Suppliers are constantly innovating and developing value-added products and services to differentiate themselves from competitors. From smart thermostats and other incentives such as gift cards and loyalty rewards, suppliers offer customers a range of products to choose from that meet their individual needs.
The ability to meet clean energy policy objectives
According to a 2018 Consumer Reports/Consumers Union Survey, 76 percent of Americans support increased use of renewable energy, such as solar and wind. Sales of renewable energy in competitive markets have also doubled in just the last five years.
The ability to efficiently meet clean energy objectives is among the most important of the value-added products retail electric suppliers offer. Whether it be a product that enhances in-home energy efficiency and savings, or one that allows for the purchase of a renewable or green energy product, consumers can express their environmental preferences through their electricity purchase.
As with any industry, we know that additional consumer protections may be appropriate and warrant revisiting from time to time to ensure best practices are followed. RESA commends the Massachusetts Department of Public Utilities for taking the appropriate action of thoroughly investigating the current residential competitive supply marketplace and has welcomed the opportunity to provide the DPU with insight into ways to promote and protect consumers’ interests, while enhancing the market for the benefit of all stakeholders.RESA is dedicated to protecting consumers and maintaining a sustainable competitive market, while preserving all consumers’ right to choose their supplier. Because experience shows that retail competition provides consumers with better value and increased innovation, RESA urges lawmakers and stakeholders to remember the lessons of monopolies past and allow Massachusetts consumers to remain untethered from the utility monopoly. It’s not only what Massachusetts consumers want and voted for, it’s what they deserve.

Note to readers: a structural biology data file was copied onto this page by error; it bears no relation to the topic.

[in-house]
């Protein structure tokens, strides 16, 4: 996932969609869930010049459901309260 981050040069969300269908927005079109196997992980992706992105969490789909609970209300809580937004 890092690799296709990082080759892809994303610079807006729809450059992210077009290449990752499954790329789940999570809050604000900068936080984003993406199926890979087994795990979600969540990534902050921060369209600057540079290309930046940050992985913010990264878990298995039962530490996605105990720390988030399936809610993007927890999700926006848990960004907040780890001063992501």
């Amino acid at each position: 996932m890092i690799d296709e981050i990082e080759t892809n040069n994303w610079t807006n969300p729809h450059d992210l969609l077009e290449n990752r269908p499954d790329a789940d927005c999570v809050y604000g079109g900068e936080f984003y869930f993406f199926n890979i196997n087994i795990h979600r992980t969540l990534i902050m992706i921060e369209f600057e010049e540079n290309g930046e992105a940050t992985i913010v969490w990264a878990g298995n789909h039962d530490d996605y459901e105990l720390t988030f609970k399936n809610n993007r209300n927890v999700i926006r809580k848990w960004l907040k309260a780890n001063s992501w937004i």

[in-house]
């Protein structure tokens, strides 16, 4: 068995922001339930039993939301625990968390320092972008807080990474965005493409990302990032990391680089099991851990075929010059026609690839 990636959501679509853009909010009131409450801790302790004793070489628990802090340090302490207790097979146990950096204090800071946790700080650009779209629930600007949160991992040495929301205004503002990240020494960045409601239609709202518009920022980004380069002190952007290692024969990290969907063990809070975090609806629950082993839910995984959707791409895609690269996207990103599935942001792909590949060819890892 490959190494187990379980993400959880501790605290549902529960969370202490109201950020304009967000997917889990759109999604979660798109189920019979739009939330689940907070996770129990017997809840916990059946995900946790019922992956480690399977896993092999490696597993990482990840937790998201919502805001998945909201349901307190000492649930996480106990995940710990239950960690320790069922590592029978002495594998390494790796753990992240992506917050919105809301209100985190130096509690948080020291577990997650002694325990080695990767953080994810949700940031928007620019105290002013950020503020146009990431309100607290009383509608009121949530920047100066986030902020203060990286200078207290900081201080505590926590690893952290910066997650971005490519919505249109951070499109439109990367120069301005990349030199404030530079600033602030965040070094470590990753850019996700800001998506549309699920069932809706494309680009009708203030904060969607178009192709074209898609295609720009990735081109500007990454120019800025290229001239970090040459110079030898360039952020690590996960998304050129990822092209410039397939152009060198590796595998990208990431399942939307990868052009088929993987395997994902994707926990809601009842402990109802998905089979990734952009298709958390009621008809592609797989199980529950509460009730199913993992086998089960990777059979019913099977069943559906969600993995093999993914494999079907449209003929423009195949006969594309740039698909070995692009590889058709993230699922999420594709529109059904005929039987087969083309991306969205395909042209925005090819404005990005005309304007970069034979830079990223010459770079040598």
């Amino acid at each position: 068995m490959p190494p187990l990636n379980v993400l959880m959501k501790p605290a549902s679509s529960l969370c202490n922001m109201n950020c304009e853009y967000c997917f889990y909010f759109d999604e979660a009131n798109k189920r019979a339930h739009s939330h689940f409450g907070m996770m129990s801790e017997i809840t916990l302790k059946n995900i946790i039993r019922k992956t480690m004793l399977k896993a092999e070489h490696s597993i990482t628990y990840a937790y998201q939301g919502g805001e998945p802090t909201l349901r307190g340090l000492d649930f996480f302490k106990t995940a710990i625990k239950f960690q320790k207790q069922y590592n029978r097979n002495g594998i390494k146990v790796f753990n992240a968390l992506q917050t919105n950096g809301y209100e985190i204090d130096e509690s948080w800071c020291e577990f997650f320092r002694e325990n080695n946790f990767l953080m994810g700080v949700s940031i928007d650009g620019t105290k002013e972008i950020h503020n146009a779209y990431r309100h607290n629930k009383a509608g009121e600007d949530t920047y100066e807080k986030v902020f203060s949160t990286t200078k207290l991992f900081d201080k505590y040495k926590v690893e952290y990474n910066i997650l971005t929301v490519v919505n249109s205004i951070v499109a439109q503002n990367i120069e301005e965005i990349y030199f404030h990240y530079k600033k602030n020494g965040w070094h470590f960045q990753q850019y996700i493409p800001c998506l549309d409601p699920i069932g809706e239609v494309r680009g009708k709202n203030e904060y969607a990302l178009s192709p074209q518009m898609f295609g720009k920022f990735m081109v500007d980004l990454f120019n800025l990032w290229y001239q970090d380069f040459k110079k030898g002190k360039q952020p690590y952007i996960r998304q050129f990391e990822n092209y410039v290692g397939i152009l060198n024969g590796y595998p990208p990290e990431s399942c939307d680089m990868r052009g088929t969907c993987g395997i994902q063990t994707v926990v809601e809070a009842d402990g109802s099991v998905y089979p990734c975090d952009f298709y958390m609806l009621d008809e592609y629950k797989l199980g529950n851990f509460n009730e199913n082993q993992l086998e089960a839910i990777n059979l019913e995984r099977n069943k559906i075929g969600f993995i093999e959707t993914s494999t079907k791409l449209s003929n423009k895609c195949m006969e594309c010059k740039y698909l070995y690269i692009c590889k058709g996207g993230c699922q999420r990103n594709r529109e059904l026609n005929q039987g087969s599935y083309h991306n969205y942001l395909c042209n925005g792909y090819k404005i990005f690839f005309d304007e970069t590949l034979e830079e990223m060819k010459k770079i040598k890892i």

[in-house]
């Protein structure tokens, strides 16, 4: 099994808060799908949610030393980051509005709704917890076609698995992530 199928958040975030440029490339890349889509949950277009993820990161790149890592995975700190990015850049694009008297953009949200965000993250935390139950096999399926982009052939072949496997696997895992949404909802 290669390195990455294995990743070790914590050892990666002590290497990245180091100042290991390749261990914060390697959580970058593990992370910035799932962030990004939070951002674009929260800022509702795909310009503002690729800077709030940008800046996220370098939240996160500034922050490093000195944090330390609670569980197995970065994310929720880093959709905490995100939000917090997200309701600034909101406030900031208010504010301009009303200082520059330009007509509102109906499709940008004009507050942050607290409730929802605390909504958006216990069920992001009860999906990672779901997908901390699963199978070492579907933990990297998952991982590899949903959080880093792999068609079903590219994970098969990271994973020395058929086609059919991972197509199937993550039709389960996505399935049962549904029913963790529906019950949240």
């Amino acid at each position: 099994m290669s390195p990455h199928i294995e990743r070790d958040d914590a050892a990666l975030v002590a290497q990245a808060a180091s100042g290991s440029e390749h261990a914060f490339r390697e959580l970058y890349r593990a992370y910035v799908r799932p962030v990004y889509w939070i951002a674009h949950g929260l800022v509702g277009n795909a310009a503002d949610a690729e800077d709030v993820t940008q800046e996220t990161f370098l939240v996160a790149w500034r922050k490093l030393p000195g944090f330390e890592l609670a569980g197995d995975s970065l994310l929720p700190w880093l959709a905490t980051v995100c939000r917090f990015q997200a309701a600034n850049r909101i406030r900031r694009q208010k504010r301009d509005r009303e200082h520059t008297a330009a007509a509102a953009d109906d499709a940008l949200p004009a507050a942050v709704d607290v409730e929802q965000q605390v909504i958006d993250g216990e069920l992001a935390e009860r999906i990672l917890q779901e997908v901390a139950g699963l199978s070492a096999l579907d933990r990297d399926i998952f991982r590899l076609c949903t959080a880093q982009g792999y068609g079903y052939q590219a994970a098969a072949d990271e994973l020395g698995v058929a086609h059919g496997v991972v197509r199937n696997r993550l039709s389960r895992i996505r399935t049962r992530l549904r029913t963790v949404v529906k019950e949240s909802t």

Dan Allegretti is a consultant with Sigma Consultants who wrote this op-ed on behalf of the Retail Energy Supply Association.